Thousands of people are expected to attend March for Science events around the world to promote the understanding of science and defend it from various attacks, including U.S. government budget cuts.
The March for Science was dreamed up at the Women's March on Washington, a day after U.S. President Donald Trump's inauguration in January. Saturday is also Earth Day.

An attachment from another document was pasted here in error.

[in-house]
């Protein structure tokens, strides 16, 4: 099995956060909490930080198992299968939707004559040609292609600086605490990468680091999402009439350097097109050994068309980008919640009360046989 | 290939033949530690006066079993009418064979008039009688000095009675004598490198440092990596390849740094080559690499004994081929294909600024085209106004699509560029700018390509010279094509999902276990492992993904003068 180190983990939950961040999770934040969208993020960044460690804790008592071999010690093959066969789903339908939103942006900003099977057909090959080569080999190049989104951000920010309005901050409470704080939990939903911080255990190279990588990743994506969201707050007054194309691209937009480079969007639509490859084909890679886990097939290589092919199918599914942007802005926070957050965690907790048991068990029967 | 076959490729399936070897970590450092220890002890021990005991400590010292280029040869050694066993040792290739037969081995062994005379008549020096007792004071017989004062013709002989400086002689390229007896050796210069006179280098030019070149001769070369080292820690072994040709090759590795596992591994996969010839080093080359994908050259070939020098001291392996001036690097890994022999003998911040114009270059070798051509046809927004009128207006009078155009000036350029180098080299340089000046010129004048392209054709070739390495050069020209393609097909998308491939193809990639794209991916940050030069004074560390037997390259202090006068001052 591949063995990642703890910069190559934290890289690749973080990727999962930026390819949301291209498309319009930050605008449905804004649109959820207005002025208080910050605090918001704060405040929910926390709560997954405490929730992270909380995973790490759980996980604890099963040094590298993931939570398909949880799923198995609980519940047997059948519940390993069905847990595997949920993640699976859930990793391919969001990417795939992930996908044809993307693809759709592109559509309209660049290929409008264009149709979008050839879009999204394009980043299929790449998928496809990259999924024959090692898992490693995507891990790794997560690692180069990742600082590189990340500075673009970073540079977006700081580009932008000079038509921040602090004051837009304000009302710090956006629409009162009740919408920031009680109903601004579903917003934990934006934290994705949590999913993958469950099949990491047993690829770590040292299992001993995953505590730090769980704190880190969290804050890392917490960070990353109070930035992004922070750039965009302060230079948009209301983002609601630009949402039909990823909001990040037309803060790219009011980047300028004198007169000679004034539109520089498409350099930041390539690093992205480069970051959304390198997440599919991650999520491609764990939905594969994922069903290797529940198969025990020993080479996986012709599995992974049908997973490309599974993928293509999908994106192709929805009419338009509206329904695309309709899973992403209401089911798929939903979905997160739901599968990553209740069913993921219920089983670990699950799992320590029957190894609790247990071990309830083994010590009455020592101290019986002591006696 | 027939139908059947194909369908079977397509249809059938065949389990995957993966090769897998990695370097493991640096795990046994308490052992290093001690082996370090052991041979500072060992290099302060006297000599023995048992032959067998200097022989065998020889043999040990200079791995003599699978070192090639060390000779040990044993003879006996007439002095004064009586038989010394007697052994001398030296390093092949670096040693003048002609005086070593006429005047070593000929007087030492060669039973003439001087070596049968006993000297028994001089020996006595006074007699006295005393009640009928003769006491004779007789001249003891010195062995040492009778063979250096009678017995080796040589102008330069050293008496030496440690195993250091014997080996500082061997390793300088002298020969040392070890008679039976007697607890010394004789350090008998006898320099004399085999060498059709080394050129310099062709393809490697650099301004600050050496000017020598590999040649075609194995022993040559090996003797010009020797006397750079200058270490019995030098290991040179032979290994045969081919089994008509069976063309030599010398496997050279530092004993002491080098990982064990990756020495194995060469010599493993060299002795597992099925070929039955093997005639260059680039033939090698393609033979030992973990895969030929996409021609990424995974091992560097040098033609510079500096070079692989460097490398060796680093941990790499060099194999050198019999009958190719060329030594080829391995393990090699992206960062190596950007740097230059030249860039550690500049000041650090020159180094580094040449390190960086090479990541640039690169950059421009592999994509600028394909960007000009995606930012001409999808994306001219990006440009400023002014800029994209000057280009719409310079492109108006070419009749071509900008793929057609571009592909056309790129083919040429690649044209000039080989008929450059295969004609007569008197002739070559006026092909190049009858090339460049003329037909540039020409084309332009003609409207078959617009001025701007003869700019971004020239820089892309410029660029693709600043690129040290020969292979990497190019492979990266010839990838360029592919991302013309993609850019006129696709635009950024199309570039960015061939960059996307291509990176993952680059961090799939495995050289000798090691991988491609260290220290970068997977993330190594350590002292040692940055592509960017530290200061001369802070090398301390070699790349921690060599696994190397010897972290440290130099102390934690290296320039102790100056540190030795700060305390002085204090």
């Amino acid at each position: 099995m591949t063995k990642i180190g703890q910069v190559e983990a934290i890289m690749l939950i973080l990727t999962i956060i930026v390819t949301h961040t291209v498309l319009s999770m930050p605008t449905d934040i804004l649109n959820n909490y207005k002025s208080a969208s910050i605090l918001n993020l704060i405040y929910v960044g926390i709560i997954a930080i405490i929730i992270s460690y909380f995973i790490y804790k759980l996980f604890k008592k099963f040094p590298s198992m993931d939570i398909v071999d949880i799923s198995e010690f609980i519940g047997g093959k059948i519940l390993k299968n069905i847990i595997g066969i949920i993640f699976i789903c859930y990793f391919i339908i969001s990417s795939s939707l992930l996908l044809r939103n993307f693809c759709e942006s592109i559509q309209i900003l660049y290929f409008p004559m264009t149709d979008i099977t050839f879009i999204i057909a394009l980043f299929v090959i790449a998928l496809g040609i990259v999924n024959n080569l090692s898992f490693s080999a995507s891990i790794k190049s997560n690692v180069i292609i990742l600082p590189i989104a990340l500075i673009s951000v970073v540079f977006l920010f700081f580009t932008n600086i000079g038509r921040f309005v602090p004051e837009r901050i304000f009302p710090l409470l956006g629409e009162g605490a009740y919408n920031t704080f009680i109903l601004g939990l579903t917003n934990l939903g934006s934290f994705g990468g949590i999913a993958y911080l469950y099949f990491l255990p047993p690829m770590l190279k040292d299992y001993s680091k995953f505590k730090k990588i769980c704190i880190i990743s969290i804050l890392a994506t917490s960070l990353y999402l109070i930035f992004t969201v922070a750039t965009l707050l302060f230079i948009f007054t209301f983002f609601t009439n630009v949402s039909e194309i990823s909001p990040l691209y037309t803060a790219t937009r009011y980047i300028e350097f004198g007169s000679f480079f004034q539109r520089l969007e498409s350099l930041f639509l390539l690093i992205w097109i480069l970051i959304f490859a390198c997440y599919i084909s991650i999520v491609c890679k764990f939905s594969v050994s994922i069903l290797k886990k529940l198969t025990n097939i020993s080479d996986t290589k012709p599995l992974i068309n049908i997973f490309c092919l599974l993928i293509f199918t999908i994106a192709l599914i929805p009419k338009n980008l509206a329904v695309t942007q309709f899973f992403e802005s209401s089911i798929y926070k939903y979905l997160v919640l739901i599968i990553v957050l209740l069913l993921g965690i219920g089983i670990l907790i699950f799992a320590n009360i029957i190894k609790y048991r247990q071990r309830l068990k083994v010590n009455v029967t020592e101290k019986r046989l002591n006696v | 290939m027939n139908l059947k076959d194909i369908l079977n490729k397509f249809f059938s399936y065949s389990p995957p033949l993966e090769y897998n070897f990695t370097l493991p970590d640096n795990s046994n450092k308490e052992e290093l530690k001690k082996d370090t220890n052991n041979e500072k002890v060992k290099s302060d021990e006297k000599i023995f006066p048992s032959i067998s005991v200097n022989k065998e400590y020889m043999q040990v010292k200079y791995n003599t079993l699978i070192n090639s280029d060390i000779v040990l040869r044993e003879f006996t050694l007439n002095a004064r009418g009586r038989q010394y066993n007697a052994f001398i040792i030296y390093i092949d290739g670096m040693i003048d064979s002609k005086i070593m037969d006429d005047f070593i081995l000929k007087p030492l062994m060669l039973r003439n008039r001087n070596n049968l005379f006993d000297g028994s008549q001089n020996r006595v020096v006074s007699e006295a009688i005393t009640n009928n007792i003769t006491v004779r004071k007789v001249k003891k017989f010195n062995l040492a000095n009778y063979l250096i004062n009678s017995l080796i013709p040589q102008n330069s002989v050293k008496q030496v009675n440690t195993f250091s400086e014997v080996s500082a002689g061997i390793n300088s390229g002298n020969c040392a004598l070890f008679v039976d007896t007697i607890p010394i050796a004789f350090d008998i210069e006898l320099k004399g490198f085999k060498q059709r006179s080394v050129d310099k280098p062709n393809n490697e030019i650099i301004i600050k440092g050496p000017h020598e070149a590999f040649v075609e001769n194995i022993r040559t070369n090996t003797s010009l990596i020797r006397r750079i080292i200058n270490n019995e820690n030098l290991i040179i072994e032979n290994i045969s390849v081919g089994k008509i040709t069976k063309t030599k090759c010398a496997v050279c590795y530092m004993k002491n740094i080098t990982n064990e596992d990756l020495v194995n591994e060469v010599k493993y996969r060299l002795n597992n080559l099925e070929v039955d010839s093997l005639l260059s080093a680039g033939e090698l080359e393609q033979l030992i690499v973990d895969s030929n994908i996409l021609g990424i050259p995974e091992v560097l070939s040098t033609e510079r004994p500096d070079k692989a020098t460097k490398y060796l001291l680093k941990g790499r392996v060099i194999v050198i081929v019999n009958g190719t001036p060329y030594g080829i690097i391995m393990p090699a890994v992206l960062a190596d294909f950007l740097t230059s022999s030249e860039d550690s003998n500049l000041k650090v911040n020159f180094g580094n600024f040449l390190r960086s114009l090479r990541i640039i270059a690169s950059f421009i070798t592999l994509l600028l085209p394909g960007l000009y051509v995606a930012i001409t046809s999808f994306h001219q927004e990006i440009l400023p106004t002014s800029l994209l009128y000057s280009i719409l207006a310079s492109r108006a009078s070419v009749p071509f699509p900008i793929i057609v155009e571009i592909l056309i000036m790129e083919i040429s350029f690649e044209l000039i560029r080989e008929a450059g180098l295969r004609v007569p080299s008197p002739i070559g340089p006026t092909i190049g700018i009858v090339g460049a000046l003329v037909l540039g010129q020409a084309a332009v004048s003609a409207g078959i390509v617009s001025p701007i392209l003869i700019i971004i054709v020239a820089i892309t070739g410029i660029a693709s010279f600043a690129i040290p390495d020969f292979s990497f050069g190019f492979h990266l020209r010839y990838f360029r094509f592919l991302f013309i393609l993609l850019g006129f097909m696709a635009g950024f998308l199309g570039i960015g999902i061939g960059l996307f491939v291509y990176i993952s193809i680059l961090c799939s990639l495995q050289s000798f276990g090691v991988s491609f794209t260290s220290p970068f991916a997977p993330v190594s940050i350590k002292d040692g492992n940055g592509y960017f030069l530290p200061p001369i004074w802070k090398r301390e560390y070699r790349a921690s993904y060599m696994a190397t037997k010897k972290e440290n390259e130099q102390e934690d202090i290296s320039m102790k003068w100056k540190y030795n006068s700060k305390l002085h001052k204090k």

The march puts scientists, who generally shy away from advocacy and whose work depends on objective experimentation, into a more public position.
Scientists involved in the march said they are anxious about political and public rejection of established science such as climate change and the safety of vaccines.
In Germany, scientists were expected to rally in more than a dozen cities including Berlin, Bonn, Dresden and Hamburg.
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